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As an adult, discovering that your identity has been compromised is a scary occurrence. Once identity thieves have your personal information, they can drain your bank account, run up charges on your credit cards and even file a tax refund in your name. Unfortunately, identity theft can happen to anybody — including children.
Children are easy targets because they typically do not start using their information until early adulthood, when applying for college, loans or their first credit card. Child identity theft may be underreported by family members who may be linked to the fraud, as well as households in which individuals do not discover that they have been victimized until after they are 18 years old.
According to a 2012 survey by the Identity Theft Assistance Center, one in 40 families with children under the age of 18 had a least one child whose personal information was compromised. The survey also revealed that identity thieves most often steal children’s Social Security numbers because children seldom have a credit history. Better Business Bureau serving Central, Coastal, Southwest Texas and the Permian Basin encourages parents to regularly monitor their children’s credit report to prevent devastating damage to their future.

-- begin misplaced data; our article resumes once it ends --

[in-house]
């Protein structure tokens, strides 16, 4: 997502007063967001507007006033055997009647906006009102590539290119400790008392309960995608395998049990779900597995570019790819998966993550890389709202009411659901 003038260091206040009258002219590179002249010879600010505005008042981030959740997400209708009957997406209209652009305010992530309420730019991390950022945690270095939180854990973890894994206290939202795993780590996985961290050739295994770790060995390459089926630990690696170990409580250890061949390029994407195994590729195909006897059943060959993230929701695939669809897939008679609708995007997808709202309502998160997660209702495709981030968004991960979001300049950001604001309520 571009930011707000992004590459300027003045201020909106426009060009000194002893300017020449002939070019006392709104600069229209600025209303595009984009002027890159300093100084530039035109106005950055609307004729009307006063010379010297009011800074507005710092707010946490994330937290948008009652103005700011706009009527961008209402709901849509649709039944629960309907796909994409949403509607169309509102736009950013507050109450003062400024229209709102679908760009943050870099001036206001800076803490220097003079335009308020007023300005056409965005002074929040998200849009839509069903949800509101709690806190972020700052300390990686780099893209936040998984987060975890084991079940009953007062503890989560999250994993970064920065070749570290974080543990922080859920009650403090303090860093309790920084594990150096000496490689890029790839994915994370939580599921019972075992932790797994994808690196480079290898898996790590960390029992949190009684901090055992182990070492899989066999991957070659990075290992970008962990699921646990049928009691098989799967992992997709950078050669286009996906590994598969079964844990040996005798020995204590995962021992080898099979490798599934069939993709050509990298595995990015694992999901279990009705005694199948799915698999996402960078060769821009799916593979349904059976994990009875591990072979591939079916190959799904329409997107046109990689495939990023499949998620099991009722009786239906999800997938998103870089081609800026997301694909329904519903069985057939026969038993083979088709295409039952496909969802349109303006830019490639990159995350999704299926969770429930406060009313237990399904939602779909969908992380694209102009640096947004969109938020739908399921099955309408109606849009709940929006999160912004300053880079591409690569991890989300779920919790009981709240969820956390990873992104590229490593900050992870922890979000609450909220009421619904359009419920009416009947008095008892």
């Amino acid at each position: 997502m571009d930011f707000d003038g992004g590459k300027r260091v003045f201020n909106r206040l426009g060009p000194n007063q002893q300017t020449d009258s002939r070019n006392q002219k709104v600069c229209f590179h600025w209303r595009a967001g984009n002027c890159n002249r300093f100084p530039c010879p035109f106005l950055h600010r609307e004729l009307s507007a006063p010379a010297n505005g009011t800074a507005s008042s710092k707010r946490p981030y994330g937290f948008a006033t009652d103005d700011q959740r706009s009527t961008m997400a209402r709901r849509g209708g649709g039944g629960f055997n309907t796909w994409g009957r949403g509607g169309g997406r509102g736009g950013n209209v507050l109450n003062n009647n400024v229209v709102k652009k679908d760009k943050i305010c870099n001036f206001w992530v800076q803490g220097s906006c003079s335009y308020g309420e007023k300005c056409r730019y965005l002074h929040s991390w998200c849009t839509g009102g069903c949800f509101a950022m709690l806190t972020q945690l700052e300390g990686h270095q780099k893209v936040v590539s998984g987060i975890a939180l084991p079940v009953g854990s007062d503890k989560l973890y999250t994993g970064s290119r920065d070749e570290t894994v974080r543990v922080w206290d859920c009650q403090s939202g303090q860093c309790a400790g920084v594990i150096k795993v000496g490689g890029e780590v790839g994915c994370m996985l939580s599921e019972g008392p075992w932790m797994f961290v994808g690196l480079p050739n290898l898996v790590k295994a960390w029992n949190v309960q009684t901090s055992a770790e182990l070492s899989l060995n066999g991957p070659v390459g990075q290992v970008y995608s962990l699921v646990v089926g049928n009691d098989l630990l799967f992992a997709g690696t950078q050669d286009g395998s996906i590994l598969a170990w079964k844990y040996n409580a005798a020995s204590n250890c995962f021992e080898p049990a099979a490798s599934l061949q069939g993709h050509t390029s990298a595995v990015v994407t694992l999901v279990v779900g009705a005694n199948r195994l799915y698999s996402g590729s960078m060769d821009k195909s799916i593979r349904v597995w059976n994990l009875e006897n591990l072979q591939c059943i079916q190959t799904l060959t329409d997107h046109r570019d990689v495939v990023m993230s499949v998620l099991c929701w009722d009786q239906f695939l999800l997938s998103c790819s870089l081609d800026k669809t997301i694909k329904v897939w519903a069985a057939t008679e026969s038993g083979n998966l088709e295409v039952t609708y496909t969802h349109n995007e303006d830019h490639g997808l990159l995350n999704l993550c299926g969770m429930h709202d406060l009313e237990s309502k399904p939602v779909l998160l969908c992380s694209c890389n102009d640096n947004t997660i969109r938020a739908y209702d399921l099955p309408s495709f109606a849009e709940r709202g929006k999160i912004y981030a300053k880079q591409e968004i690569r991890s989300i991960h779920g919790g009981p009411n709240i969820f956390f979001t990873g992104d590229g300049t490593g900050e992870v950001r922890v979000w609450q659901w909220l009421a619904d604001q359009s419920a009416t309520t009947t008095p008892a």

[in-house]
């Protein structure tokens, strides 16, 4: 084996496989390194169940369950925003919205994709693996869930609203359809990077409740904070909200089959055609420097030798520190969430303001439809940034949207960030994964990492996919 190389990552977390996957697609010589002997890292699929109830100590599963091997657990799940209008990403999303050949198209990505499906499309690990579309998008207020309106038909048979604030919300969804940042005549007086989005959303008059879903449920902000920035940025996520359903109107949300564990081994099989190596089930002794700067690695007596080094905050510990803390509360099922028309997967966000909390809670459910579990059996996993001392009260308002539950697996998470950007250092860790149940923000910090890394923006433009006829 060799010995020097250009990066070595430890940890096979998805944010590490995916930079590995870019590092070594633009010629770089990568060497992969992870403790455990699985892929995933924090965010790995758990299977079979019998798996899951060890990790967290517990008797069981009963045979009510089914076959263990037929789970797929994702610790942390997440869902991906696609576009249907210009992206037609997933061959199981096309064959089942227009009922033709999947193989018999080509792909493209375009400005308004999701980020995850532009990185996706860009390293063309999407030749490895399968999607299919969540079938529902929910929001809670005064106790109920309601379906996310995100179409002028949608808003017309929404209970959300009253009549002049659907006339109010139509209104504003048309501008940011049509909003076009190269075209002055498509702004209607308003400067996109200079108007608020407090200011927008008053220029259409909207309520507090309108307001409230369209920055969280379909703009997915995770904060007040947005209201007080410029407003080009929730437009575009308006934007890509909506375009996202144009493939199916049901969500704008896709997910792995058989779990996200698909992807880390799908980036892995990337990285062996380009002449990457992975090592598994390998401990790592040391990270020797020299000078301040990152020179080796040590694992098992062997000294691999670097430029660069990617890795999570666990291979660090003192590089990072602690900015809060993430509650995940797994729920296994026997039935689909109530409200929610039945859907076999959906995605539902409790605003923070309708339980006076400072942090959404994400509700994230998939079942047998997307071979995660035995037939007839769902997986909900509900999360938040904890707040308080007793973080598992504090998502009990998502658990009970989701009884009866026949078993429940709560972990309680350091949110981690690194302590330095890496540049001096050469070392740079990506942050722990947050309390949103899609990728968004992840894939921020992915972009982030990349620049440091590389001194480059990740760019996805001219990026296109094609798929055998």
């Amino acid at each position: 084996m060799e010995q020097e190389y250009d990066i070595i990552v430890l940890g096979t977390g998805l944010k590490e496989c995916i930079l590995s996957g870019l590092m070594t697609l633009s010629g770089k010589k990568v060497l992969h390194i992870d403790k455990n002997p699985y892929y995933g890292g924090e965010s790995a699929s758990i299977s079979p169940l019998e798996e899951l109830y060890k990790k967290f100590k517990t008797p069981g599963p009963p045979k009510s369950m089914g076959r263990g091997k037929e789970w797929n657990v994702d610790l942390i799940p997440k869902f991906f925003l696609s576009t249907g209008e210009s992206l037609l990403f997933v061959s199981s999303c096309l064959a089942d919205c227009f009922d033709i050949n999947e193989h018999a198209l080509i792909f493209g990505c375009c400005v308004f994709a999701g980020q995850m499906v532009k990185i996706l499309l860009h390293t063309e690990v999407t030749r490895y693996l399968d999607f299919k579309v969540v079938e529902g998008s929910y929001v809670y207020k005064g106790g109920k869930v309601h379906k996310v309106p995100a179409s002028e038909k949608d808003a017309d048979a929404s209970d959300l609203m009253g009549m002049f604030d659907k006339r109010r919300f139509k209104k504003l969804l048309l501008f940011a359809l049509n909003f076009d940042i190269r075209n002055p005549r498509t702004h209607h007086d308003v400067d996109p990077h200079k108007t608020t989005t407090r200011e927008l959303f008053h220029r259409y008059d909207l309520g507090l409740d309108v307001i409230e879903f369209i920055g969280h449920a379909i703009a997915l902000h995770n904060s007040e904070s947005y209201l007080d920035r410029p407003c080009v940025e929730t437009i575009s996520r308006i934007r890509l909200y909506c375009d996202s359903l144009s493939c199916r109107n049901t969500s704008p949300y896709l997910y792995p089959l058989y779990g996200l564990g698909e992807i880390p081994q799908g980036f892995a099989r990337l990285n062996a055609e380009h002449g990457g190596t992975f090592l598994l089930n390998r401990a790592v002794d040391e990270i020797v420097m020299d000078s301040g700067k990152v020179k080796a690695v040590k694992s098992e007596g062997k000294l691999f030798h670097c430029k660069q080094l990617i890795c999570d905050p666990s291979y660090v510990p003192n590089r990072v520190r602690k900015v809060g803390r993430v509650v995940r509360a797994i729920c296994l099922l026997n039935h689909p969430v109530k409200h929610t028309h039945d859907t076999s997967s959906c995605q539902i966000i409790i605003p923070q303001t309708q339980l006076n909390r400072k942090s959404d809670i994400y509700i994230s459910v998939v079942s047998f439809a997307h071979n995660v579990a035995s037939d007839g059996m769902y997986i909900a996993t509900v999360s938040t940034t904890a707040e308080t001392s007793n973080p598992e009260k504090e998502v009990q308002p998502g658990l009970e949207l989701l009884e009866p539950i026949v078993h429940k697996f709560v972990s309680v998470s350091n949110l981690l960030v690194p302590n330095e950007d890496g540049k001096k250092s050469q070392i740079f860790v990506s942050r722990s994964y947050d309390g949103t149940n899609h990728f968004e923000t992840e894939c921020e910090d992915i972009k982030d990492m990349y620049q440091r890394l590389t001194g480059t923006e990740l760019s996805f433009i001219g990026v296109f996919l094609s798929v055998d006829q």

Since November is National Child Safety and Protection Month, your BBB advises parents to protect your child’s identity:
- Safeguard your child’s personal information. Keep your child’s personal identifiable information in a safe place, such as his or her Social Security card, date of birth and birth certificate.
- Monitor your child’s credit report. As soon as you get your child’s Social Security card, you should start monitoring his or her report. Request a free credit report from annualcreditreport.com.
- Keep anti-virus software updated. Some identity thieves create viruses designed to search computers for documents containing your child’s Social Security number. Try not to store important numbers or passwords in files or folders located on your computer.
- Safely dispose of personal documents. Shred all papers that include your child’s personal information before you throw them out and delete computer files that you no longer need.